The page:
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EU leaders abandon core values in migration deal with Libya

Friday 3 February 2017 

Today EU leaders dealt a further blow to the rights of refugees and migrants by agreeing a deal that outsources migration to Libya, a country marred in conflict and which has not signed the 1951 Refugee Convention.

Taoiseach Enda Kenny and Prime Minister Theresa May were among the EU heads of state and government meeting in Malta today to discuss migration and other issues. 

The new agreement between Italy and Libya will see Italy and the EU take part in and finance migration control in Libya, including support for refugee and migrant reception centres in Libya, returns from Libya to countries of origin and border control.

Jim Clarken, Oxfam Ireland Chief Executive, said: “The primary aim of this deal is to prevent refugees and migrants reaching Europe with no regard for safeguarding their right to safety and dignity.

“EU leaders say they are committed to human rights and international law but Italy has struck a dodgy deal with Libya which undermines these principles. The fact that all EU governments have welcomed the Libya deal shows their hypocrisy, particularly because it makes no attempt to increase Libya’s commitments to people’s rights whilst shutting off the route to Europe.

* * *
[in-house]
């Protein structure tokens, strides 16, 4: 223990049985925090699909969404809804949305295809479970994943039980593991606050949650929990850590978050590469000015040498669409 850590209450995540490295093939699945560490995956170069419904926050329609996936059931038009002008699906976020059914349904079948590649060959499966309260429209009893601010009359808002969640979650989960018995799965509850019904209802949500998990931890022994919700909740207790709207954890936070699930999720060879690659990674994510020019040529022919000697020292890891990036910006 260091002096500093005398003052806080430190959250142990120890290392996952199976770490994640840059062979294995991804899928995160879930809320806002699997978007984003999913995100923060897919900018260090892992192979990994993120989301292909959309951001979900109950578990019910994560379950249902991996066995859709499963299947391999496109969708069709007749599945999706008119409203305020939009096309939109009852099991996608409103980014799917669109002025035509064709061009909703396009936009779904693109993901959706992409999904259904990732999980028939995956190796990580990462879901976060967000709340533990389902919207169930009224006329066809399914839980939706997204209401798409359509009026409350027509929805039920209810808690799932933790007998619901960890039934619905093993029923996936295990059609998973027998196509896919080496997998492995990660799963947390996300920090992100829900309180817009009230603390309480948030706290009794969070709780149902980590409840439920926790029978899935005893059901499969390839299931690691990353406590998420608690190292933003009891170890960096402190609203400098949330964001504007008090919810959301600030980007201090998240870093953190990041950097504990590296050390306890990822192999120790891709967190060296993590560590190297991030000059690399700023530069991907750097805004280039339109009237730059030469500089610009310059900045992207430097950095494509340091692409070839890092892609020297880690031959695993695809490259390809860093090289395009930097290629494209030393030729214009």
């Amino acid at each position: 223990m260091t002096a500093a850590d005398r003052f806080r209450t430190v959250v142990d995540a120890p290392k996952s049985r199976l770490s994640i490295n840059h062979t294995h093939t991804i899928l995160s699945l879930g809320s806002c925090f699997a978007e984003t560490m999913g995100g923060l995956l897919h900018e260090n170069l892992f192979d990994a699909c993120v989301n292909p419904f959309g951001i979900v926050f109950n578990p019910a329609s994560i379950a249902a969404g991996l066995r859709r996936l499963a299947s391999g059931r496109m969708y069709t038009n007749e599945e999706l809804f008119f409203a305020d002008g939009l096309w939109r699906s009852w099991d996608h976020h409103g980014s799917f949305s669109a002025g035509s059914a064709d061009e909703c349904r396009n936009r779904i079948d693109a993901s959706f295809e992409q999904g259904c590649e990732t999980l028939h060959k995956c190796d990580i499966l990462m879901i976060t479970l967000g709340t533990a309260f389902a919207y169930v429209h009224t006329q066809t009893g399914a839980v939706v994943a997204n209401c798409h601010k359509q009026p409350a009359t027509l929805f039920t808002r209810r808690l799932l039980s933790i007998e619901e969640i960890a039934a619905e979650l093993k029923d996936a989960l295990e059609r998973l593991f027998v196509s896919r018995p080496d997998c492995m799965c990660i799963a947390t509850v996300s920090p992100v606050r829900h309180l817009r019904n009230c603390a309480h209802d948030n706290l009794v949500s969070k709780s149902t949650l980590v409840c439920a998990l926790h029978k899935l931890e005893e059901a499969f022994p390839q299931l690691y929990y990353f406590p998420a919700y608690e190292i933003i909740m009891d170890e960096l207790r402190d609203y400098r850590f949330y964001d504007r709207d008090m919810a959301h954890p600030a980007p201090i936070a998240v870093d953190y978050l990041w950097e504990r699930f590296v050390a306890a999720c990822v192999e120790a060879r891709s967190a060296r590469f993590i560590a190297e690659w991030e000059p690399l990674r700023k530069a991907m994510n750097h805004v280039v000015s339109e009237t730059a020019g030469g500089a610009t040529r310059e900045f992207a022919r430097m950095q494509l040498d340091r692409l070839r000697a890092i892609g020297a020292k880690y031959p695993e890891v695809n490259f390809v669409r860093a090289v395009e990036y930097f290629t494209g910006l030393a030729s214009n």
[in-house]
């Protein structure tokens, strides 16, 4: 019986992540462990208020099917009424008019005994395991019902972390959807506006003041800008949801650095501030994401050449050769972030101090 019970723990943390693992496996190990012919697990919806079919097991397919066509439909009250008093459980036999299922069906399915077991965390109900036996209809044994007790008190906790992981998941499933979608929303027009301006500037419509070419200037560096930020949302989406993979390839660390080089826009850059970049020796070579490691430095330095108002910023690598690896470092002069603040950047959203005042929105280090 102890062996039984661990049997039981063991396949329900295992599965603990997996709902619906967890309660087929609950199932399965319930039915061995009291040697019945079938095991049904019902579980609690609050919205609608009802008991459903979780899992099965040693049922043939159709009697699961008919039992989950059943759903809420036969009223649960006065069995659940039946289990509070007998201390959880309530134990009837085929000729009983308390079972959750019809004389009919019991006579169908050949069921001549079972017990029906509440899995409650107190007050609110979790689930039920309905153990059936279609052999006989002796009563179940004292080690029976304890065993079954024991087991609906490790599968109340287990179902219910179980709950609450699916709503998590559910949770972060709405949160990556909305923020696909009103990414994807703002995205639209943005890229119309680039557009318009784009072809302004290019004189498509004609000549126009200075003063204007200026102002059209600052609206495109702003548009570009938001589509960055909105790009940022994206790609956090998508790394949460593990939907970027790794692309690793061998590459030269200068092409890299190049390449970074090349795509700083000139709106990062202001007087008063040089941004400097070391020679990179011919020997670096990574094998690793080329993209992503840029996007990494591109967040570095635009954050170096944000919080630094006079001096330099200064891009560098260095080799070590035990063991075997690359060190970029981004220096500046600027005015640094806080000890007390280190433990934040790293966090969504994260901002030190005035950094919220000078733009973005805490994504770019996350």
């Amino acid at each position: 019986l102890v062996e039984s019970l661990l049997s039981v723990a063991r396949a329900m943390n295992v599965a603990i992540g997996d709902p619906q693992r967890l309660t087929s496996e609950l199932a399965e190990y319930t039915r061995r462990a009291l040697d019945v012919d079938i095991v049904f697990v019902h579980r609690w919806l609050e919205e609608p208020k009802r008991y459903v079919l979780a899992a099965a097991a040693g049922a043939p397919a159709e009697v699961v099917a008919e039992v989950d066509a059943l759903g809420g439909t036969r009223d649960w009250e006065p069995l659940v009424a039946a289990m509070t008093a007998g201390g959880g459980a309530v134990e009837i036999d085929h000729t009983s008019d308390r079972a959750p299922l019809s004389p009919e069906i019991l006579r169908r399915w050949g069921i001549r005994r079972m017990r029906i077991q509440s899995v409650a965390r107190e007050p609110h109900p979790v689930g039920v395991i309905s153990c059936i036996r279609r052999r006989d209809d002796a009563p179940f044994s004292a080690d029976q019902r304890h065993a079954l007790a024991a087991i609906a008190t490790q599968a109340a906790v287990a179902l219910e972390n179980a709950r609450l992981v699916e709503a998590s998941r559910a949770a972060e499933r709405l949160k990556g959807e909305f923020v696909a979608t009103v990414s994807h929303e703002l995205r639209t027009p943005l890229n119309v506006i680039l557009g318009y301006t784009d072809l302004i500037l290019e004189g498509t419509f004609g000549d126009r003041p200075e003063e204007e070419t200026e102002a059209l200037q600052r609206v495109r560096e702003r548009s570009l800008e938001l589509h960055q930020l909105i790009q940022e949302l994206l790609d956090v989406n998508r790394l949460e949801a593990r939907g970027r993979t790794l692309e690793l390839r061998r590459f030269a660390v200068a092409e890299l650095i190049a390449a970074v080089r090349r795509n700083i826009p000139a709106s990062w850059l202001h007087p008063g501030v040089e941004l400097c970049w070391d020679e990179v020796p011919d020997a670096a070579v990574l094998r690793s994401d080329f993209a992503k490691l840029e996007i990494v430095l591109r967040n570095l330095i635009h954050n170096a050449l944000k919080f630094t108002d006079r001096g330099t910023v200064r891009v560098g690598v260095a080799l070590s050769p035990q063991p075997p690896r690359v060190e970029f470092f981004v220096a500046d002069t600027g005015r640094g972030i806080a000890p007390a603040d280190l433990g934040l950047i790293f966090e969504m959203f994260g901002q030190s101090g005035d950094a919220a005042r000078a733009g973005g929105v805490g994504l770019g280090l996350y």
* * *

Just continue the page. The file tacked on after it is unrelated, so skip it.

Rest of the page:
“So-called ‘irregular migrants’ arriving in Italy have told Oxfam about the horrific abuses they faced in Libya, a place they call ‘hell’. The agreement with Libya deals a serious blow to core EU values and exposes desperate people to suffering and even death by forcing them to seek more dangerous routes to safety.”


For more information or interviews, please contact:

Dublin: Alice Dawson on +353 (0) 83 198 1869 /

Belfast: Phillip Graham on 028 9089 5959 / 07841 102535 /

Notes to editors:

  • Oxfam spokespeople are available for interviews, including in Dublin, Belfast, Brussels and Washington
  • On Thursday, the Italian government signed a Memorandum of Understanding with Libya. It commits Italian and EU funding for migration management.
  •  In their Malta declaration, EU heads of state and government state “the EU welcomes and is ready to support Italy in its implementation of the Memorandum of Understanding”.
  • The memorandum does not include any obligations for Libya to increase its commitment to international law and human rights. It only refers to "international obligations and human rights agreements to which the two countries are parties". Libya is not even signatory to the 1951 Refugee Convention.
  • The Italian commitment to provide support to regional authorities in Libya is only linked to the presence of irregular migrants, rather than being delivered based on the actual needs of people.